My wife and I left China a day before the May 12 earthquake hit about 150 miles from a city we had visited a few days earlier. This was Chongqing in Sichuan Province, where the population of the municipality, the city proper, and its large surrounding area is 31 million - five times the population of Massachusetts.
Such density helps explain why more than 70,000 people died in the disaster. In fact, none of the impressions we took away from our 12 days in China was more mind-bending than the sheer numbers of people, their total 1.3 billion compared with the United States' 300 million. And when they die, in the cities at least, they are cremated because of lack of space for burial.
Death was much on our minds after we returned home. While our contact with China and its people was modest, we felt deeply saddened by the toll and devastation of the quake, experiencing it on a far more personal level than we would have before our trip. We thought particularly of the children who greeted and entertained us at an elementary school in the rural village of Yueyang. These children were safe from the quake, but up to 10,000 others were killed when their school buildings collapsed.
We could not hope to gain deep insight into the character, hopes, and concerns of the Chinese people in so short a stay, but the relatively few we met were unfailingly friendly and seemed both confident and energetic in the midst of the country's booming economy.
Our tour began in Shanghai, China's most populous city with some 20 million people in the metropolitan area. Shanghai is so modern and sophisticated that it instantly wiped out any preconceptions we may have had of a backward China.
Our guide, a Communist Party member, reminded us that China is still a developing country, explaining that some 70 percent of the population is involved in agriculture. But a move toward urbanization and its higher wages is filling the cities, among other things creating forests of high-rise apartment buildings.
"We like to say that the Chinese national bird is the crane - the construction crane," our guide said, and indeed they filled the skylines of the cities we visited.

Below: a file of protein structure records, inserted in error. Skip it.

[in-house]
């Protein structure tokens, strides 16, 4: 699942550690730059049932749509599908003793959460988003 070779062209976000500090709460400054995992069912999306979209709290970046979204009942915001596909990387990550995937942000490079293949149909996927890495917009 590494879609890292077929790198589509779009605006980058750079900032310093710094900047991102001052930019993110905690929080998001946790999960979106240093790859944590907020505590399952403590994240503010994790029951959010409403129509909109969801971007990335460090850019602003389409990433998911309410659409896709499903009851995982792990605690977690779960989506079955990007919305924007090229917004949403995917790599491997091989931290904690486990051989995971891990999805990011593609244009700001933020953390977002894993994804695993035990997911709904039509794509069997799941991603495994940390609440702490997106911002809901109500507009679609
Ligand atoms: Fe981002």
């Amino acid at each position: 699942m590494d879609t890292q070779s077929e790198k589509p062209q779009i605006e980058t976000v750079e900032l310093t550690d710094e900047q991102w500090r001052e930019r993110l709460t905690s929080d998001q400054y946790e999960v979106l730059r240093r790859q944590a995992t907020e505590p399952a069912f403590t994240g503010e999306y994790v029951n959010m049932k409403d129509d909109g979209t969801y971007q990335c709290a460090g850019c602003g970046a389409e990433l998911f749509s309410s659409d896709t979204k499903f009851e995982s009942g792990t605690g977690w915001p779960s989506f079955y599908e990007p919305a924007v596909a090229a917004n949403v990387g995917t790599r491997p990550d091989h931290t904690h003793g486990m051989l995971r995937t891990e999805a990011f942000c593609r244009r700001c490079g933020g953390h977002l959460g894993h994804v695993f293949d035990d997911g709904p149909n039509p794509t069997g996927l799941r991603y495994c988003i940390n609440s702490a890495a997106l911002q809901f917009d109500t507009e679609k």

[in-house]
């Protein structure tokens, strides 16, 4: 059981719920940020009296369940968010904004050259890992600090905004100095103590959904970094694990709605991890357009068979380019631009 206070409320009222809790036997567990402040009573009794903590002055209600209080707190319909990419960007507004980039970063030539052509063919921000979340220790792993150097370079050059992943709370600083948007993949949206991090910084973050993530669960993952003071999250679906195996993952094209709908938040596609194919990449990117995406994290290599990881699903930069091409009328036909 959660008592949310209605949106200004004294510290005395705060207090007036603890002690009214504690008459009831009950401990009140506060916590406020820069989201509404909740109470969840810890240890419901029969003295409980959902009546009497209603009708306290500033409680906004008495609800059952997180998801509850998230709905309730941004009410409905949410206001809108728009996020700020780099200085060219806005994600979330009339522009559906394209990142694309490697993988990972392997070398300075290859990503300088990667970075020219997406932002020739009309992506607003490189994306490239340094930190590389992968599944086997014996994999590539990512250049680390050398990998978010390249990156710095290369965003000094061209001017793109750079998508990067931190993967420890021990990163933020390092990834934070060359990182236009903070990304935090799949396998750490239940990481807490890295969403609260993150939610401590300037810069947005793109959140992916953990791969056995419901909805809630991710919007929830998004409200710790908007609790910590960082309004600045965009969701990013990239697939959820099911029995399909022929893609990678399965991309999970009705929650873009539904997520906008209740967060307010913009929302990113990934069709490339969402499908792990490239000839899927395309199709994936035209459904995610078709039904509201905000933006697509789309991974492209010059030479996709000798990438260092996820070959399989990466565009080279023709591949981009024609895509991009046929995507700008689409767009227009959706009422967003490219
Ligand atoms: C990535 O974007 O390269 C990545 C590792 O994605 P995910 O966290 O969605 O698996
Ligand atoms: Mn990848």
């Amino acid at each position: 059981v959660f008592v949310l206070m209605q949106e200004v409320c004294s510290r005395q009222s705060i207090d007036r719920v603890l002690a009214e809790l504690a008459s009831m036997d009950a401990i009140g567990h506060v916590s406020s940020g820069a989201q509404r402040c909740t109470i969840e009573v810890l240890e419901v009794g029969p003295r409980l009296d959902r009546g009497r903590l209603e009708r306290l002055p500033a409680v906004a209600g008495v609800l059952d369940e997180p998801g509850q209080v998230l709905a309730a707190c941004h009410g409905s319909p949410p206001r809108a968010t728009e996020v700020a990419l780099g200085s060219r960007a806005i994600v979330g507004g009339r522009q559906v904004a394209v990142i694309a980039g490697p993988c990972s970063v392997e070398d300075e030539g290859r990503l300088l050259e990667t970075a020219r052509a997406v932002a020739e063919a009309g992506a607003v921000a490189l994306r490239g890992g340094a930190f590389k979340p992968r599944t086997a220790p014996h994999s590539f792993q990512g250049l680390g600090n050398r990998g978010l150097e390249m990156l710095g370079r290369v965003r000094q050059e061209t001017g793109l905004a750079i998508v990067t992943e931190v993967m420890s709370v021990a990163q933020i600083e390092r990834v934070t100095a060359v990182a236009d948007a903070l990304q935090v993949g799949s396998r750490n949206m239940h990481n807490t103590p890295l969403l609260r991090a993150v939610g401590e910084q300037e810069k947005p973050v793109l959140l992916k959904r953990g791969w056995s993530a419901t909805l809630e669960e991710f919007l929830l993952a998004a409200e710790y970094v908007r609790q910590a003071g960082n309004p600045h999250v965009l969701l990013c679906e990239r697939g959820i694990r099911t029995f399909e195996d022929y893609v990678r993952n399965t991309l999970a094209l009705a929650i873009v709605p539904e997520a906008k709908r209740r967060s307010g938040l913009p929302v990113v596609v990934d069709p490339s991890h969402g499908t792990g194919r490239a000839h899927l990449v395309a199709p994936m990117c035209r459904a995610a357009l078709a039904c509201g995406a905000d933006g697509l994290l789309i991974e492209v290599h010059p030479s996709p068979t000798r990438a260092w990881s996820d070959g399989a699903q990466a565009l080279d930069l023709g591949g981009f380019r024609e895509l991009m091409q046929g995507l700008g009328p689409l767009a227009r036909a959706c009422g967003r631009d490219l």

Someone referred to our tour as China 101, an introductory combination of cities and countryside that took in the well-known cultural highlights of a proud and ancient society: the life-size ranks of Terra Cotta Warriors in Xi'an, the Great Wall, and Tiananmen Square and the Forbidden City in the capital, Beijing. But we also saw a more everyday China as we cruised 150 miles on the Yangtze River, which offered a contrasting riverscape of industrial plants, farms, and communities, along with barges carrying coal and other commodities and, of course, traditional sampans. The broad river, the world's third longest after the Nile and the
The trip gave us kaleidoscopic images, among them: a village market brimming with produce and filled with people, some of them receiving acupuncture from marketplace practitioners; giant panda cubs dining on bamboo at a zoo; ubiquitous street sweepers wielding whisk-like brooms; women at looms meticulously crafting silk carpets at a factory where battered old-style bicycles filled an employee lot instead of cars.
But make no mistake, the cars are coming. One young man complained that he could not find a wife because men so outnumber women in China as a result of the one-child population-control policy and a culture that favors male offspring. But he was pleased to report he had acquired a car, a new hallmark of affluence in China.
Our trip ended in Beijing, impressive in its finery of spring flowers as it awaited the Olympics. And there were reminders in what we read, heard, and saw that this is an authoritarian government.
On the cruise ship, however, we had seen a surprisingly candid documentary on Mao Zedong, the revolutionary communist leader who headed the People's Republic of China from 1949 until his death in 1976. It noted his achievements in raising China to a major power, but also his failed policies that caused widespread hardship, including a famine, and deaths counted in the millions. Still, the Chinese we met held that the good outweighed the bad.
One member of our group summarized his impression of China by saying, "Watch out world, here we come."
Our guide urged us to judge China on its own. "We are not Cuba, we are not North Korea, and we are not Russia," he said. Then he hoped for peaceful relations between China and the United States, telling us, "You know, when I was a child and was digging in the yard, my grandmother would tell me, 'Dig deep enough and you will reach America.' " We could all relate to that.
Charles Ball can be reached at firstname.lastname@example.org.